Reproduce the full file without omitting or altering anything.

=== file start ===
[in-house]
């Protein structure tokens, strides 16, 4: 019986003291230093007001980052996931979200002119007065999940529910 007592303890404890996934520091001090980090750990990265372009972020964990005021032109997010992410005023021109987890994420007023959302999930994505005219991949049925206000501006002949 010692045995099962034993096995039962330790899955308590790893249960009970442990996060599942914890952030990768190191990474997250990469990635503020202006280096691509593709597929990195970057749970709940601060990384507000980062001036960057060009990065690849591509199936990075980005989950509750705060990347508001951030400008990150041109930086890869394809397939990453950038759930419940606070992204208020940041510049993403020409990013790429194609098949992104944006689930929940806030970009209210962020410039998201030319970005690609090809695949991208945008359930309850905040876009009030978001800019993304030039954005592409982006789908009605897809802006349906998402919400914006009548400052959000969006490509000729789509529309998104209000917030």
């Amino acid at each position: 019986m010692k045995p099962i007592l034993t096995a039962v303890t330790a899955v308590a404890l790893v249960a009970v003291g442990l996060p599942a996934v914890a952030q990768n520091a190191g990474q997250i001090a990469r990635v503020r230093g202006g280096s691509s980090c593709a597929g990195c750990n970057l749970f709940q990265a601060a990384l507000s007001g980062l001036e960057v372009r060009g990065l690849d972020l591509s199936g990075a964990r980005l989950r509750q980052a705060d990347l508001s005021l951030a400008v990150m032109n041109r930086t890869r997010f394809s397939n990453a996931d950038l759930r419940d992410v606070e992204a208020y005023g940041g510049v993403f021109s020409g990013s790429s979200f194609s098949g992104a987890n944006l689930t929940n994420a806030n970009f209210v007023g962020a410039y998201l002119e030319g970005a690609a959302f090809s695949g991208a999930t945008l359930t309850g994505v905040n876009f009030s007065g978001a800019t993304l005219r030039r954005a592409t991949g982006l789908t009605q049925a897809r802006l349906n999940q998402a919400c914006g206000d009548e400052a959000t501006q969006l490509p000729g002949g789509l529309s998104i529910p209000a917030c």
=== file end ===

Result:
[in-house]
């Protein structure tokens, strides 16, 4: 019986003291230093007001980052996931979200002119007065999940529910 007592303890404890996934520091001090980090750990990265372009972020964990005021032109997010992410005023021109987890994420007023959302999930994505005219991949049925206000501006002949 010692045995099962034993096995039962330790899955308590790893249960009970442990996060599942914890952030990768190191990474997250990469990635503020202006280096691509593709597929990195970057749970709940601060990384507000980062001036960057060009990065690849591509199936990075980005989950509750705060990347508001951030400008990150041109930086890869394809397939990453950038759930419940606070992204208020940041510049993403020409990013790429194609098949992104944006689930929940806030970009209210962020410039998201030319970005690609090809695949991208945008359930309850905040876009009030978001800019993304030039954005592409982006789908009605897809802006349906998402919400914006009548400052959000969006490509000729789509529309998104209000917030």
């Amino acid at each position: 019986m010692k045995p099962i007592l034993t096995a039962v303890t330790a899955v308590a404890l790893v249960a009970v003291g442990l996060p599942a996934v914890a952030q990768n520091a190191g990474q997250i001090a990469r990635v503020r230093g202006g280096s691509s980090c593709a597929g990195c750990n970057l749970f709940q990265a601060a990384l507000s007001g980062l001036e960057v372009r060009g990065l690849d972020l591509s199936g990075a964990r980005l989950r509750q980052a705060d990347l508001s005021l951030a400008v990150m032109n041109r930086t890869r997010f394809s397939n990453a996931d950038l759930r419940d992410v606070e992204a208020y005023g940041g510049v993403f021109s020409g990013s790429s979200f194609s098949g992104a987890n944006l689930t929940n994420a806030n970009f209210v007023g962020a410039y998201l002119e030319g970005a690609a959302f090809s695949g991208a999930t945008l359930t309850g994505v905040n876009f009030s007065g978001a800019t993304l005219r030039r954005a592409t991949g982006l789908t009605q049925a897809r802006l349906n999940q998402a919400c914006g206000d009548e400052a959000t501006q969006l490509p000729g002949g789509l529309s998104i529910p209000a917030c």